Coming up with a brand name is one of the most important steps in starting a business. A well-thought-out name can propel your company forward, and the wrong name can become a marketing nightmare. Where would Amazon be today if it stuck with its original name, Cadabra?
Oftentimes, founders think they know what makes a good brand name. But choosing a vague reference or visionary ideal (like Cadabra) for a name can confuse customers.
Naming a brand isn't as simple as creating a made-up word or picking a name that looks great on paper.
Fortunately, setting up a brand naming process can ensure your name is relevant, memorable, and meaningful. It helps you select a name that catches people's attention and is easy to remember, which makes marketing, sales, and brand awareness that much simpler.
To help your business become a household name, we'll explore how to come up with a brand name, cover brand naming guidelines, outline a brand naming process, and share examples of how popular companies decided on their brand names.
What Makes a Good Brand Name
A good brand name is a blend of creativity and strategy. It highlights your company's mission, vision, and values while showing off personality and creativity.
Josh Reeves, the CEO of Gusto, put it best when describing how his team came up with the company's name. "Choosing your name…will power everything else forward – the visual design, the way you message it to the team, the way you talk about it with customers. So if you’re going to sink your time and energy into anything, it should be this."
Strong brand names tend to fall under one (or more) of these categories:
Descriptive: Brand names that tell potential buyers exactly what you do or make. Examples: Dude Wipes, The Weather Channel, Booking.com, and PayPal.
Evocative: These names use metaphor and suggestion to express a company's creativity, hint at its values, and tell a brand story. Examples: Nike, Amazon, Virgin, Uber, and Patagonia.
Blends: Names that combine two words to make a new word are popular today, and they can be considered descriptive and evocative. Examples: Photoshop, WhatsApp, Headspace, Airtable, and YouTube.
Invented: Made-up names are a good way to differentiate your company and show your unique brand identity. But you'll have to do more work to tell the story of your company and educate customers on your offering. Examples: Google, Pixar, Garmin, Slack, and Zoom.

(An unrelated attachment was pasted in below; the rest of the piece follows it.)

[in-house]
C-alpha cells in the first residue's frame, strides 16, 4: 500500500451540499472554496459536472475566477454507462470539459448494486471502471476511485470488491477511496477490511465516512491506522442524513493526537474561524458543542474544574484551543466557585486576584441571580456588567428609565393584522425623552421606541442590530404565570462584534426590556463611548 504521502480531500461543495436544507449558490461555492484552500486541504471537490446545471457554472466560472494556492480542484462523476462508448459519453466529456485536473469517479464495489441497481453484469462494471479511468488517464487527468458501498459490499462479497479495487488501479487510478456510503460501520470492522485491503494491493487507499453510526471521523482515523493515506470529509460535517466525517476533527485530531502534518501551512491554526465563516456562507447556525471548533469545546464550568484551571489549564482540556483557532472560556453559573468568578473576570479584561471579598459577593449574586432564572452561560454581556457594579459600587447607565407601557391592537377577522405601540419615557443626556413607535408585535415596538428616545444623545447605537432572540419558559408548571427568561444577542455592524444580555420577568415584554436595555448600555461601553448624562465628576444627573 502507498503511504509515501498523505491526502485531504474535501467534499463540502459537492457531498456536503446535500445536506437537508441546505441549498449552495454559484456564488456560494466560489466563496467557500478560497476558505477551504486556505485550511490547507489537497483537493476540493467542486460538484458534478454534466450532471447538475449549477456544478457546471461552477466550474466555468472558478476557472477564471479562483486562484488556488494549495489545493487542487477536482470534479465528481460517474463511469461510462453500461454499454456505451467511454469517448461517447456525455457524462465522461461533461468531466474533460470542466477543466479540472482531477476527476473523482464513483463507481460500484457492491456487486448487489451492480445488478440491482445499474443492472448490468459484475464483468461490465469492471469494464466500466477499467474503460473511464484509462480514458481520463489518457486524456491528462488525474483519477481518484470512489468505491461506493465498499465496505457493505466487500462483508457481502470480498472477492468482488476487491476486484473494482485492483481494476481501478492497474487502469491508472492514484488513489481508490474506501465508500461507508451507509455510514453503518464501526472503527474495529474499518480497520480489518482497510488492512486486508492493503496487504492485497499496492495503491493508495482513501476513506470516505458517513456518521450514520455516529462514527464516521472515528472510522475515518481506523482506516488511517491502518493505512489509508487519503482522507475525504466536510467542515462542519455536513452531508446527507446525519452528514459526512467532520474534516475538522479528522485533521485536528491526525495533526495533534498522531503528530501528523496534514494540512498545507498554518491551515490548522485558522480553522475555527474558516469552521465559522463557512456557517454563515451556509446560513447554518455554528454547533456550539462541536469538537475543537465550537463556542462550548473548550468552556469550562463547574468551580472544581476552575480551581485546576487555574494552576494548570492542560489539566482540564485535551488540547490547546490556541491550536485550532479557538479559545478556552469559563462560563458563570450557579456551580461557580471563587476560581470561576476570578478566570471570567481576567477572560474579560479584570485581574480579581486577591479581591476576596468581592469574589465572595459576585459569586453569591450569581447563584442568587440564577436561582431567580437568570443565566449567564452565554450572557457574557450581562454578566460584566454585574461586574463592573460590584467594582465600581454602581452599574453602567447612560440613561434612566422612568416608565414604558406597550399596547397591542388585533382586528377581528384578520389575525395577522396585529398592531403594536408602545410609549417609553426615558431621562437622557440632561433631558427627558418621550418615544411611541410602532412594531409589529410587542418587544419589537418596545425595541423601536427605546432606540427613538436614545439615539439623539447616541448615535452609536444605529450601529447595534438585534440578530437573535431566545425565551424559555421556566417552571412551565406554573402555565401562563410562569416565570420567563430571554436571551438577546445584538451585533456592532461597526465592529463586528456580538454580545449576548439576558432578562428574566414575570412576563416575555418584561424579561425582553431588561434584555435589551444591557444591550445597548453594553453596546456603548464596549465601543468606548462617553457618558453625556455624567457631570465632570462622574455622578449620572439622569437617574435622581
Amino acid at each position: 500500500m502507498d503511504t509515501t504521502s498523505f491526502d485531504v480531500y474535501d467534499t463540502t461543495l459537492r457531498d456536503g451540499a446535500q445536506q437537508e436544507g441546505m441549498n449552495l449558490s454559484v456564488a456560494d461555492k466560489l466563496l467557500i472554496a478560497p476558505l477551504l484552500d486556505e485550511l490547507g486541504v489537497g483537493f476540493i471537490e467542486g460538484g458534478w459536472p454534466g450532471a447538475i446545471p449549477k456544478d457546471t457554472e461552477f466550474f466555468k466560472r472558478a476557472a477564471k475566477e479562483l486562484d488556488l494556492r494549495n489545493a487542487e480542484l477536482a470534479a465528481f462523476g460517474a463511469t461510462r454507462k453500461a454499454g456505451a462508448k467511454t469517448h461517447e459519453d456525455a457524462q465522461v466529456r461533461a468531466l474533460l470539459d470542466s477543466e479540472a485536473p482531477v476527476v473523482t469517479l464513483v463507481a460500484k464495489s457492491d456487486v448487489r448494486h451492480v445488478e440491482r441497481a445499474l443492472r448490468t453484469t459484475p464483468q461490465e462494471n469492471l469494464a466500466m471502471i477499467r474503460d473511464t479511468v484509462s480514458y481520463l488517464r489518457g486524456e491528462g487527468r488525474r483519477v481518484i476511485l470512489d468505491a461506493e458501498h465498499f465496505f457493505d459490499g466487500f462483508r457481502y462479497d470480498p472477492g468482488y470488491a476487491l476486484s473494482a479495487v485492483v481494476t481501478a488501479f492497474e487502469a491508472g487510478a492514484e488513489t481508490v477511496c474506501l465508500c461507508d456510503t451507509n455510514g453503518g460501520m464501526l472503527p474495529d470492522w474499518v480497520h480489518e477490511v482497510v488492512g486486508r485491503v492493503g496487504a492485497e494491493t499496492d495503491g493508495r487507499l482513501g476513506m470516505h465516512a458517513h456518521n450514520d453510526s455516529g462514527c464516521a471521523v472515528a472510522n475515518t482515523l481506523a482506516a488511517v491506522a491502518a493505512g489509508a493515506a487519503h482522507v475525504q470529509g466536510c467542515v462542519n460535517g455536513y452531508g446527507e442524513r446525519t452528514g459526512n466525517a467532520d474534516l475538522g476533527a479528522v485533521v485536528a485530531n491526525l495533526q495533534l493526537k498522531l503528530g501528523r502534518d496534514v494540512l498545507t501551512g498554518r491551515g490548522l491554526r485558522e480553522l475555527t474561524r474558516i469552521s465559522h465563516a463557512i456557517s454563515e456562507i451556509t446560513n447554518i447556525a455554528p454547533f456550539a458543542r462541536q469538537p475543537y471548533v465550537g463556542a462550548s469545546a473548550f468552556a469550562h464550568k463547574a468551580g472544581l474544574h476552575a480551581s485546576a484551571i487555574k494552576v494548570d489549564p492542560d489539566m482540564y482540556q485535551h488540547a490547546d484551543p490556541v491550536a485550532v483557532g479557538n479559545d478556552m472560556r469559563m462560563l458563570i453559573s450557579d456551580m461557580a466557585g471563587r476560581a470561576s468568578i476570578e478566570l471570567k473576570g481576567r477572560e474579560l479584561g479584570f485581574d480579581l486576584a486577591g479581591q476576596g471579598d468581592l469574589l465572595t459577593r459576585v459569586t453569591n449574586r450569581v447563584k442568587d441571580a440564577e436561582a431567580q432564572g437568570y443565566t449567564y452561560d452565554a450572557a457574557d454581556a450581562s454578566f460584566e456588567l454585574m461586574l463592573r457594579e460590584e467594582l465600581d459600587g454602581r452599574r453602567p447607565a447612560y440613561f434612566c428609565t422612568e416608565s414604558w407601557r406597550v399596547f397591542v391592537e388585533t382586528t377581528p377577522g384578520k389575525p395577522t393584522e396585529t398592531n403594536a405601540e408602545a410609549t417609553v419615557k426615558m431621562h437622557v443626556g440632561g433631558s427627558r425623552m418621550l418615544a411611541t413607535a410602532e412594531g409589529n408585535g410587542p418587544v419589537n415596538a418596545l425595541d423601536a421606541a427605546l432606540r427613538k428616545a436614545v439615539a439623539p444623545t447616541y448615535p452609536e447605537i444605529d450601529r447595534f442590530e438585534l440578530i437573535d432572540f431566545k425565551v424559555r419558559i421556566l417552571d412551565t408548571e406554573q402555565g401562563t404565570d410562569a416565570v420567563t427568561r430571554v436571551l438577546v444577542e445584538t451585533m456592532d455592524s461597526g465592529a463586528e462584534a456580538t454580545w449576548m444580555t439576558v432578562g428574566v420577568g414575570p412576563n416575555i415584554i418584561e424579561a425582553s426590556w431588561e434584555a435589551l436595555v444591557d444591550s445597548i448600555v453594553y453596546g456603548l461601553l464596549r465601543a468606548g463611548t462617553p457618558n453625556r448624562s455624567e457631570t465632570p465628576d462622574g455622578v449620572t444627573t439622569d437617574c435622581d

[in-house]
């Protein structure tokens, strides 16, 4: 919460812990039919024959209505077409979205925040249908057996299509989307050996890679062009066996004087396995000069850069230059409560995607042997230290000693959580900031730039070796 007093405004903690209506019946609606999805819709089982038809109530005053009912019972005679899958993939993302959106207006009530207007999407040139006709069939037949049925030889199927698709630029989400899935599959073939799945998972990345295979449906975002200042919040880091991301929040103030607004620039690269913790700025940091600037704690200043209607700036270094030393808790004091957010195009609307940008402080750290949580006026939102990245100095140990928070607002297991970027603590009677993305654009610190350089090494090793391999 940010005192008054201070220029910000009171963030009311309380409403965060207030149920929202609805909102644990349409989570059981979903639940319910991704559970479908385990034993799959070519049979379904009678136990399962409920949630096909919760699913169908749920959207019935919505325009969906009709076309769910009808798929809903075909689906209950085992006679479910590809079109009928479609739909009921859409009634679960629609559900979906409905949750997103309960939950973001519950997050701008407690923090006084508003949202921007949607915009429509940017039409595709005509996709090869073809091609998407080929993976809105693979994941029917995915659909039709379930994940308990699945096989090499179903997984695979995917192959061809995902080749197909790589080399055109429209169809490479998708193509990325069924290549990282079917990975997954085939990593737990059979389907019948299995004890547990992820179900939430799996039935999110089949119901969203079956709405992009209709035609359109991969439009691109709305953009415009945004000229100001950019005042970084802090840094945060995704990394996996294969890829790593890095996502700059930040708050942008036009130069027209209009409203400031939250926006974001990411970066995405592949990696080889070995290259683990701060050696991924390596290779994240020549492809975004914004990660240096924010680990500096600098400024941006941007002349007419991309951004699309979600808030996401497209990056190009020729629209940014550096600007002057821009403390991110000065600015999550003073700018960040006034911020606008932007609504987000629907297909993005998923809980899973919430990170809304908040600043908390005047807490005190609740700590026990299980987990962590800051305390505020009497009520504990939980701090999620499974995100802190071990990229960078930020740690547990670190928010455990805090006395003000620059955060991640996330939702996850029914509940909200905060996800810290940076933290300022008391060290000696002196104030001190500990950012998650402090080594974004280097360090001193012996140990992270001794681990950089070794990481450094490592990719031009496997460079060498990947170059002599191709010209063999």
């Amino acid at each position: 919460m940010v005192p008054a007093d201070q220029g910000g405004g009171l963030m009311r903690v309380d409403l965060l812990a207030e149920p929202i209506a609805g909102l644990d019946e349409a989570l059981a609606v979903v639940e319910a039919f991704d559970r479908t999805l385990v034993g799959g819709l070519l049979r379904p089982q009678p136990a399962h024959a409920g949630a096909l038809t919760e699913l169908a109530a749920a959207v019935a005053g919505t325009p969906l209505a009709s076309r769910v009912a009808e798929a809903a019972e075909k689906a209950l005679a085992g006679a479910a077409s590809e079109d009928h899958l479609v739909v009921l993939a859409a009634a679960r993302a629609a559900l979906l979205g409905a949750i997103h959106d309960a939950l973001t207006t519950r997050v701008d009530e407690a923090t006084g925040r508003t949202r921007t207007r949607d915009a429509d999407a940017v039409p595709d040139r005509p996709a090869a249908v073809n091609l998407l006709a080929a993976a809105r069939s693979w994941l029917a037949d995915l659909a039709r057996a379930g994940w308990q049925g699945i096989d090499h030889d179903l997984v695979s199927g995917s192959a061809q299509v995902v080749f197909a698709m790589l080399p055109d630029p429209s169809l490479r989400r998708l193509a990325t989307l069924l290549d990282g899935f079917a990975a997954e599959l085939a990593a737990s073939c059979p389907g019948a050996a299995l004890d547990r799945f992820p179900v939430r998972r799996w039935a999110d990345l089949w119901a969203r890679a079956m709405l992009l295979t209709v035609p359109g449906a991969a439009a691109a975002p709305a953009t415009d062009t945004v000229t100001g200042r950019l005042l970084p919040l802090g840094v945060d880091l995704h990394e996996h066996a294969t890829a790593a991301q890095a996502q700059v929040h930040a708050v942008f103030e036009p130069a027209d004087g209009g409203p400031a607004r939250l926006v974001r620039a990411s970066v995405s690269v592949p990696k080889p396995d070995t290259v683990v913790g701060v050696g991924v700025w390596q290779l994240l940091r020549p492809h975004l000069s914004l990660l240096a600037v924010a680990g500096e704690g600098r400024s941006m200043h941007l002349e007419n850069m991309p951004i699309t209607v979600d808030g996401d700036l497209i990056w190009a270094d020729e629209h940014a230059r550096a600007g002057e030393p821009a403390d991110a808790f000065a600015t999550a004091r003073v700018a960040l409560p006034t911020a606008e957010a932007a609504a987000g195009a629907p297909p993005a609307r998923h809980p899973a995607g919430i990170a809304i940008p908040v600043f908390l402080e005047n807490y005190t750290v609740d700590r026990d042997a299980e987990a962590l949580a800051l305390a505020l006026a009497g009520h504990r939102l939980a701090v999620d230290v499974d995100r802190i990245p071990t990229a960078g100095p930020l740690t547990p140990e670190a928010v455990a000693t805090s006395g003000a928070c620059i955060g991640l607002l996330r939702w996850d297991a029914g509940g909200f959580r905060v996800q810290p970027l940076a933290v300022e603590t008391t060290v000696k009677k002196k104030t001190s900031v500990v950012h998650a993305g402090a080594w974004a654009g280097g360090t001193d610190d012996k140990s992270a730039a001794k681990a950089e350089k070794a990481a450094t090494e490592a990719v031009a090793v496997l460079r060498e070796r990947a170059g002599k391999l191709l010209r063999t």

Acryonymic: Good brand names are short and memorable, so it may make sense to use an acronym if you want a long name. Keep in mind that meaning is often removed with an acronym, so it's not the best option for storytelling. Examples: VRBO, BMW, IKEA, UPS, and IBM.
Brand Naming Guidelines
Boundaries are necessary when picking a company name. Without a structure or limits, you can end up with wacky names that have nothing to do with your brand. These brand name guidelines can help you stay on track throughout the process so you wind up with a name that fits your business.
Easy to pronounce and spell.
Even famous brands run into issues with mispronunciation. But you don't want stakeholders, potential customers, or employees scouring the internet to understand your company's name. Keep it simple to say and spell, so it doesn't distract people from your products or services.
I don't know about you, but I never run to the store for "facial tissues." Brands like Kleenex, Chapstick, and Band-Aid are such noteworthy names, people use them as generic terms. So when you come up with a brand name, choose one that sticks in people's minds to help raise your awareness above competitors.
Brand names that hint at company stories make it easier for customers to connect your values to the brand. Think of the investing platform, Robinhood. The fictional story is about a bandit who steals from the rich to give to the poor, which aligns with the company's ethos of "Investing for Everyone."
Words have power, but it takes about 10 seconds of looking at a logo for someone to form an impression about your brand. Beyond the other elements, your brand name must look great on paper and online. Experiment with text logos and graphics to see if the name is too long or difficult to design around.
How to Name a Brand
Now that you have name inspiration and guidelines to follow, it's time to explore the details of how to name a brand. This approach is most effective when paired with your brand positioning strategy, so take time to do that work before jumping into the naming process.
1. Outline your brand goals and identity.
Defining your identity and goals solidifies what sets you apart from the competition and how you plan to position your company. You can pull this information from your positioning statement. If you don't have one yet, ask yourself the following questions:
What do you want to accomplish with the brand name? Maybe you want customers to immediately understand your offering, or maybe you want to highlight your innovative spirit.
Once you answer these questions, it's time to look outward.
2. Consider your customers and competitors.